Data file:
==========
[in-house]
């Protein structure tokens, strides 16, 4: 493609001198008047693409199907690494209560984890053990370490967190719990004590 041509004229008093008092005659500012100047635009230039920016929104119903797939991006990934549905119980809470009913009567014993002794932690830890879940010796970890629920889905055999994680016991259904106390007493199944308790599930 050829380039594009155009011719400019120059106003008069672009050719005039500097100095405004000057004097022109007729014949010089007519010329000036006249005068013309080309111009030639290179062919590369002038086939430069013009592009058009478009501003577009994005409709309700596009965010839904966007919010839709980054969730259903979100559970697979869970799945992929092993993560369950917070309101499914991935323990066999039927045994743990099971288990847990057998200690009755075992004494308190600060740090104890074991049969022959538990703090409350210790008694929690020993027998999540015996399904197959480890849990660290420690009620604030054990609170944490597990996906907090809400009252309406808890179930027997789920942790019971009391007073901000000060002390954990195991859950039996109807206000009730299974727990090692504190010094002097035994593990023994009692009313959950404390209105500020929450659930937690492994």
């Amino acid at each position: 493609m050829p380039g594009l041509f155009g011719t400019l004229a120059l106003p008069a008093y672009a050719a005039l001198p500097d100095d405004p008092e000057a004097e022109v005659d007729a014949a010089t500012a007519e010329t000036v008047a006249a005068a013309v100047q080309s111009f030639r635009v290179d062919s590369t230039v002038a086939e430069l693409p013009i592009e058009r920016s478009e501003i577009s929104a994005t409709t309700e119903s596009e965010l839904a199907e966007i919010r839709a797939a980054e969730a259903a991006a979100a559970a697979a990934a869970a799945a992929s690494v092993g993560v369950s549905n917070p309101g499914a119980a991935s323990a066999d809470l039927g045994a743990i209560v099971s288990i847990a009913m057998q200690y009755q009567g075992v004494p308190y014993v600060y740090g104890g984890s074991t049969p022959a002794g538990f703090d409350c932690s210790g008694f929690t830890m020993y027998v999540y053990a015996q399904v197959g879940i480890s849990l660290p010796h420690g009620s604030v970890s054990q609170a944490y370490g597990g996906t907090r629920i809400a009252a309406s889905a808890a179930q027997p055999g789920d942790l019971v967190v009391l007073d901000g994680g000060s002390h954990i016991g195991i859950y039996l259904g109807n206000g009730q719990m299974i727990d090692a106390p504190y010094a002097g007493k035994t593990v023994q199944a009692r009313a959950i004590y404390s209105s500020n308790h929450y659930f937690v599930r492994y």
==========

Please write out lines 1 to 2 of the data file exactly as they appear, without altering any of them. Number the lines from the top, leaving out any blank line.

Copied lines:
[in-house]
């Protein structure tokens, strides 16, 4: 493609001198008047693409199907690494209560984890053990370490967190719990004590 041509004229008093008092005659500012100047635009230039920016929104119903797939991006990934549905119980809470009913009567014993002794932690830890879940010796970890629920889905055999994680016991259904106390007493199944308790599930 050829380039594009155009011719400019120059106003008069672009050719005039500097100095405004000057004097022109007729014949010089007519010329000036006249005068013309080309111009030639290179062919590369002038086939430069013009592009058009478009501003577009994005409709309700596009965010839904966007919010839709980054969730259903979100559970697979869970799945992929092993993560369950917070309101499914991935323990066999039927045994743990099971288990847990057998200690009755075992004494308190600060740090104890074991049969022959538990703090409350210790008694929690020993027998999540015996399904197959480890849990660290420690009620604030054990609170944490597990996906907090809400009252309406808890179930027997789920942790019971009391007073901000000060002390954990195991859950039996109807206000009730299974727990090692504190010094002097035994593990023994009692009313959950404390209105500020929450659930937690492994």